This nine month old little princess is still learning big new things about her world. Today its “Discover Your Belly Day,” and it’s as if this is the first time she has bothered to look down.
“What the deuce?” she exclaims, noticing for the first time that cute little round bump between her legs and her neck. “Has that always been there?” Why yes, yes it has little girl.
Everything is new to the infant. At nine months she is getting over that “Wow, where the heck am I” phase of birth, and starting to look around and notice things for the first time. Not just see things, but actually notice them. She will compare herself to her parents, looking for what is the same between them. The more she looks, the more she will see she has a lot in common with the people who enter her social circle. These observations will go a long way toward reinforcing her self-image and identity as a member of a family. The family, at this young age, may even reach out to friends and relatives who enter her household.
“Everyone has one of these?” she may ask to herself, or inquire in garbled baby talk. “How come you didn’t tell me this before?”
Little things will hold immense fascination, or even hilarity. A toe is worth a giggle. A moving toe can be 20 minutes of raucous laughter. A burp, or even a loud passing of gas might be cause for falling backward with mirth. This thing called life. We don’t know what it is, but it’s continuously fascinating. If only we adults could see everything as we saw it for the first time, when time was slow and the world was new. We have codified and labelled and analyzed our way into a square box, and sometimes it seems there is no way out.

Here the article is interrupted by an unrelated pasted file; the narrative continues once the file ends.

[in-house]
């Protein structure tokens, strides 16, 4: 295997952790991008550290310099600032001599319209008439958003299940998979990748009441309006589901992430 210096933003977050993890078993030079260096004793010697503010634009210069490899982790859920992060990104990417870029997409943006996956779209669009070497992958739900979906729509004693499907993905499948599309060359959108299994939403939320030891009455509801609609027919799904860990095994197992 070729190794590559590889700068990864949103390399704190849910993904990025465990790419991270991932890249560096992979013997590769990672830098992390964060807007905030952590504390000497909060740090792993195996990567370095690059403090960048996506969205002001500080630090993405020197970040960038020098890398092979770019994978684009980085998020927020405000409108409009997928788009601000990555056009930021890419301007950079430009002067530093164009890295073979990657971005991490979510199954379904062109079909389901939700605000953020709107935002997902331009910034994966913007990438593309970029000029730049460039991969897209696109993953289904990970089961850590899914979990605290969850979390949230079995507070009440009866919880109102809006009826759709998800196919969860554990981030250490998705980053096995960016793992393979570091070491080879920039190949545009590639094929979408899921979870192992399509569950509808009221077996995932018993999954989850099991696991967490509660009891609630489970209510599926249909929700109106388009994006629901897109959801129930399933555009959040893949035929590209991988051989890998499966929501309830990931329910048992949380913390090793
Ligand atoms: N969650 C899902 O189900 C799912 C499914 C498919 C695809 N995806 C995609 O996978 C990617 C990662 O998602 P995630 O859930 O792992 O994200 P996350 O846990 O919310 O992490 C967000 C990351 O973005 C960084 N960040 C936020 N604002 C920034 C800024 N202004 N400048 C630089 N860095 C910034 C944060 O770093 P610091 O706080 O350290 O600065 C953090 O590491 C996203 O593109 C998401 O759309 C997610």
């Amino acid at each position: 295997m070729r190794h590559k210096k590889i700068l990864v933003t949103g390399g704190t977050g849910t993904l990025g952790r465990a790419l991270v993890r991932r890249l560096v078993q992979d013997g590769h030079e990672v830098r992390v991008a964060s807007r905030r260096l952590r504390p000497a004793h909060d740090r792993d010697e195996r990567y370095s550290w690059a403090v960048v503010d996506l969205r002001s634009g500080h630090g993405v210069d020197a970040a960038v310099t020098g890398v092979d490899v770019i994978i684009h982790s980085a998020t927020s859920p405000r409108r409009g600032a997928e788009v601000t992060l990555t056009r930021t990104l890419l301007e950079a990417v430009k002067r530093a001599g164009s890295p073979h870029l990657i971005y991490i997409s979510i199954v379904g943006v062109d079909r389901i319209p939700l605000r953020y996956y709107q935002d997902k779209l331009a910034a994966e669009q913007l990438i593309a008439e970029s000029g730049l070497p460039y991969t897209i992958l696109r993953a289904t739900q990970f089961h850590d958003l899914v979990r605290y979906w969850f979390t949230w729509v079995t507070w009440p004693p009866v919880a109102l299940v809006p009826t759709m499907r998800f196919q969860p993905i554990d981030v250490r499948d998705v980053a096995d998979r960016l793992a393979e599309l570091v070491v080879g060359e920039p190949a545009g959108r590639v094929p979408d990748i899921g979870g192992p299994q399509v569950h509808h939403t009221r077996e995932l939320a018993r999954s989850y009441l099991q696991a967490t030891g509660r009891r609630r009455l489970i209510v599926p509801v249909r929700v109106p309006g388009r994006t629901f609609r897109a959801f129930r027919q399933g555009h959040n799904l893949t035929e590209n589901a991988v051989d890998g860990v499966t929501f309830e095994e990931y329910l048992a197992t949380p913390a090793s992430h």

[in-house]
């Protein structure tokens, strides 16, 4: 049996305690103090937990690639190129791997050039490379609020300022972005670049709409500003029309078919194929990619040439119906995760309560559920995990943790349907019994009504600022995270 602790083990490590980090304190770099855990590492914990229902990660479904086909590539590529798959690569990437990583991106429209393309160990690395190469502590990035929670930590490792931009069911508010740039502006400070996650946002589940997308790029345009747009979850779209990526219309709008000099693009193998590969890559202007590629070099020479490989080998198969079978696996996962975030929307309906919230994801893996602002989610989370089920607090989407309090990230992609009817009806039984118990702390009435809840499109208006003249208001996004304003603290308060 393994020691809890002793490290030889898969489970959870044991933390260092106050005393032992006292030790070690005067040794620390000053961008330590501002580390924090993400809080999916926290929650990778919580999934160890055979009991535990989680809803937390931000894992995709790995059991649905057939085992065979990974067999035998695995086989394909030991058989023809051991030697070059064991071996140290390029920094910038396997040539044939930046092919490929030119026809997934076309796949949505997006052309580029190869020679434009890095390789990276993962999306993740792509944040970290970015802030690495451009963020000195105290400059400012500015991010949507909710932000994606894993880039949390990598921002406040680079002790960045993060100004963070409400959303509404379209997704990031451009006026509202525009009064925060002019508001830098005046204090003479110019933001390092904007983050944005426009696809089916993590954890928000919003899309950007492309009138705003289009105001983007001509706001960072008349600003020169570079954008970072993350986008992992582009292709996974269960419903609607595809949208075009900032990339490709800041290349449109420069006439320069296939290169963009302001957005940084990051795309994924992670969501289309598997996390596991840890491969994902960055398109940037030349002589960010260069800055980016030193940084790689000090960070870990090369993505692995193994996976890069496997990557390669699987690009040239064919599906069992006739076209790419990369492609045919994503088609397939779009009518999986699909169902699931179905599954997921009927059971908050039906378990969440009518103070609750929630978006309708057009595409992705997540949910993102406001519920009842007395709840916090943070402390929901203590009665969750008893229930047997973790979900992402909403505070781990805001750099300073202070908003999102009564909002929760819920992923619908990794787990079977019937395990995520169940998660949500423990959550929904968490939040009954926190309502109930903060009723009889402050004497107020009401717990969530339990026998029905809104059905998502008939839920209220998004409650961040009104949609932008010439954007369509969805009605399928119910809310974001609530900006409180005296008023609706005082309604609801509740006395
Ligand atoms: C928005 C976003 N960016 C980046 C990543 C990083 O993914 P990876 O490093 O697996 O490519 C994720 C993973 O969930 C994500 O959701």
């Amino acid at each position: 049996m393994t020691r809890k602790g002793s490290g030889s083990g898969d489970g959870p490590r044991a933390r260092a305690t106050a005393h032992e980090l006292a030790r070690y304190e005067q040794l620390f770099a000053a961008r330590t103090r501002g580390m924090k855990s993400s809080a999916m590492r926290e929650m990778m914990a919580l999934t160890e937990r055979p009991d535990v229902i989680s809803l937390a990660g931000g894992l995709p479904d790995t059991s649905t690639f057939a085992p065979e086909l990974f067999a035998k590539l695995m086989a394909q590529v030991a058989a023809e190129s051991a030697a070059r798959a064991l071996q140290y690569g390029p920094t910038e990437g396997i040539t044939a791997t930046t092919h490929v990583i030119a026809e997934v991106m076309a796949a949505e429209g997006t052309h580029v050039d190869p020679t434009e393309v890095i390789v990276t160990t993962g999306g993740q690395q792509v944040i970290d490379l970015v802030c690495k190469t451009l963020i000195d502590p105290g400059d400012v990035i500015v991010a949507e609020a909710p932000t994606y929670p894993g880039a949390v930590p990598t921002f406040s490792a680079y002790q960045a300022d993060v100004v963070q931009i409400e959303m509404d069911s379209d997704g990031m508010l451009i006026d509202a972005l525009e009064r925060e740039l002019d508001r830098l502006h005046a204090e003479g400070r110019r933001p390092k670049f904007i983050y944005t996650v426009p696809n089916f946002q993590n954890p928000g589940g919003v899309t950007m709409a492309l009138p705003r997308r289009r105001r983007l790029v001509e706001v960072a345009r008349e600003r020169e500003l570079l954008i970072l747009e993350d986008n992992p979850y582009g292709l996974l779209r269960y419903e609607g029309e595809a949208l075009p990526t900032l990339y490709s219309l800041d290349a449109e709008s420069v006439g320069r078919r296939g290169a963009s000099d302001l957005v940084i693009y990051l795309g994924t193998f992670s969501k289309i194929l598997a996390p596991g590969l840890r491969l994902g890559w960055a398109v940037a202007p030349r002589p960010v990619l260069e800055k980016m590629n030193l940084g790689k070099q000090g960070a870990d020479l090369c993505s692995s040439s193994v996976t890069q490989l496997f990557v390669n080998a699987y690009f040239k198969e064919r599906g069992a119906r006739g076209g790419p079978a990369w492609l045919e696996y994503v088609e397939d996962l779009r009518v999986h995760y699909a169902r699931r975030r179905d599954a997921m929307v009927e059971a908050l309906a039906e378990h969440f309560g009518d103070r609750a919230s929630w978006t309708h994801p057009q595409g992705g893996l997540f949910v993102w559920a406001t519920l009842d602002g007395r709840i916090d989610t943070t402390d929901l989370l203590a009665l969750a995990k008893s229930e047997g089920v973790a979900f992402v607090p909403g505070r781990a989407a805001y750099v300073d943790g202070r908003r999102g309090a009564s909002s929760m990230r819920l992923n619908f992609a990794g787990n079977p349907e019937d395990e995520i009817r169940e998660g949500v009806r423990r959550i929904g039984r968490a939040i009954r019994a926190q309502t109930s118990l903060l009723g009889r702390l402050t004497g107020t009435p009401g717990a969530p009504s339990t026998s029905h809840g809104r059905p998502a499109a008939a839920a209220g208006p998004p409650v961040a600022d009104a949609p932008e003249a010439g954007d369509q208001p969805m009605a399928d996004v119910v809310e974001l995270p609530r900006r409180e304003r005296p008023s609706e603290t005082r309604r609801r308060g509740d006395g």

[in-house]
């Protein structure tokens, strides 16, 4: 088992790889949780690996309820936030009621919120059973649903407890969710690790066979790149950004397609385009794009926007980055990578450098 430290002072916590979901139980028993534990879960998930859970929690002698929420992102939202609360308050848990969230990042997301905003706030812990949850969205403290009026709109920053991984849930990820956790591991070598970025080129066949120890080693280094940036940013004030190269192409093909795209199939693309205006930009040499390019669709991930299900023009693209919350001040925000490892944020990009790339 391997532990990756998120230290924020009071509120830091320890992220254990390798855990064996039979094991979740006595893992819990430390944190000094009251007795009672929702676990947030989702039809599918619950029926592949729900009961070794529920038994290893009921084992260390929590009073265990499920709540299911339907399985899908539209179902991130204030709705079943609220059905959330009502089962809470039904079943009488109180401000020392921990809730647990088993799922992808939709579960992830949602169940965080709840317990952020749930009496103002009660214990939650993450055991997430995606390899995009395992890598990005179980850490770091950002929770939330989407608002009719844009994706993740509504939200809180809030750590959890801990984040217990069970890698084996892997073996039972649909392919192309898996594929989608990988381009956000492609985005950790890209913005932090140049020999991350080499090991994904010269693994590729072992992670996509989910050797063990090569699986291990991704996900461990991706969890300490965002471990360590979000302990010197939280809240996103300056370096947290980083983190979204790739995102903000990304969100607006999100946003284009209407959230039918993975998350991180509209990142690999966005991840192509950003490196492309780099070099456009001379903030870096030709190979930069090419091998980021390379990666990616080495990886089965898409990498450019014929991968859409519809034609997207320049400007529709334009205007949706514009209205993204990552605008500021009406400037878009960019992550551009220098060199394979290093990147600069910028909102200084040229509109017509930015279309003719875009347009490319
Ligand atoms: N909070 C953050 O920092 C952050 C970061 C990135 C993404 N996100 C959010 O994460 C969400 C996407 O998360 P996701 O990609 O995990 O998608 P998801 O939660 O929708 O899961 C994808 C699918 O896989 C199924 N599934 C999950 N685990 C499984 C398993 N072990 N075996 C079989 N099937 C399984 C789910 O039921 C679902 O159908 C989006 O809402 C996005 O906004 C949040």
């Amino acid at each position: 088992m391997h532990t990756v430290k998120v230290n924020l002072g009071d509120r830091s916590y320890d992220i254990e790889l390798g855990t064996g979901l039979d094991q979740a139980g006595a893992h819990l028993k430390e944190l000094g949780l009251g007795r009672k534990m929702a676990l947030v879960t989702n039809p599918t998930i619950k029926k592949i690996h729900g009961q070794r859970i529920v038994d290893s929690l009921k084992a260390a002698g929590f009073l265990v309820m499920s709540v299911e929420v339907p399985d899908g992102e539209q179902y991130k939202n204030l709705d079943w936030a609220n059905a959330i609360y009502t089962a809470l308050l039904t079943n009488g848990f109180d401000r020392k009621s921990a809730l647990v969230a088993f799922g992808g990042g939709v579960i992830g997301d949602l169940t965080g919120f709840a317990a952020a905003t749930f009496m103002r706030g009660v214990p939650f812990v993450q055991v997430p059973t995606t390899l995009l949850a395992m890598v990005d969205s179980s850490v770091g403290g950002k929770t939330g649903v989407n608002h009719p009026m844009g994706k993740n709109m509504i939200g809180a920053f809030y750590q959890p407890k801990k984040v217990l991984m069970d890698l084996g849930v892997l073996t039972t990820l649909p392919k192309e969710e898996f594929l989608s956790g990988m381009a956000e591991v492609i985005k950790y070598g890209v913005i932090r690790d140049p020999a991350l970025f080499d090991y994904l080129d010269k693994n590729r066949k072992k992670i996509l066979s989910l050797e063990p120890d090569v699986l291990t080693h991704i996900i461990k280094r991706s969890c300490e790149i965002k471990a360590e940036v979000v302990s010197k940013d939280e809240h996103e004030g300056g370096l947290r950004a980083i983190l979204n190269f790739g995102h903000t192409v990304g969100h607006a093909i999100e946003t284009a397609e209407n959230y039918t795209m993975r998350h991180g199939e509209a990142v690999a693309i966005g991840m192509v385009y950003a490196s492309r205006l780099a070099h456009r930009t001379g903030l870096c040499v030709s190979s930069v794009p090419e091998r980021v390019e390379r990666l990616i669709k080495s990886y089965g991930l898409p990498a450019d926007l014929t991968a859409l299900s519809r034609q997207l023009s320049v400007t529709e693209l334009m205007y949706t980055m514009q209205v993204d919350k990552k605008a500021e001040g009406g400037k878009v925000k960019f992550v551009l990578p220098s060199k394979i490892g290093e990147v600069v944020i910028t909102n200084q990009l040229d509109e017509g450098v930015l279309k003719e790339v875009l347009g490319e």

“I can’t get rid of it. I give up!” she almost seems to be saying at one point. “Mom, you knew about this but didn’t tell me?”
This little girl has plenty of time to remind her parents what it was like to be mesmerized by the simplest of things. It’s all too big to know all at once. We have to take things slowly, experimentally, and after a long life time we still don’t know what it all means. Those wonderful big blue eyes are licensed to live.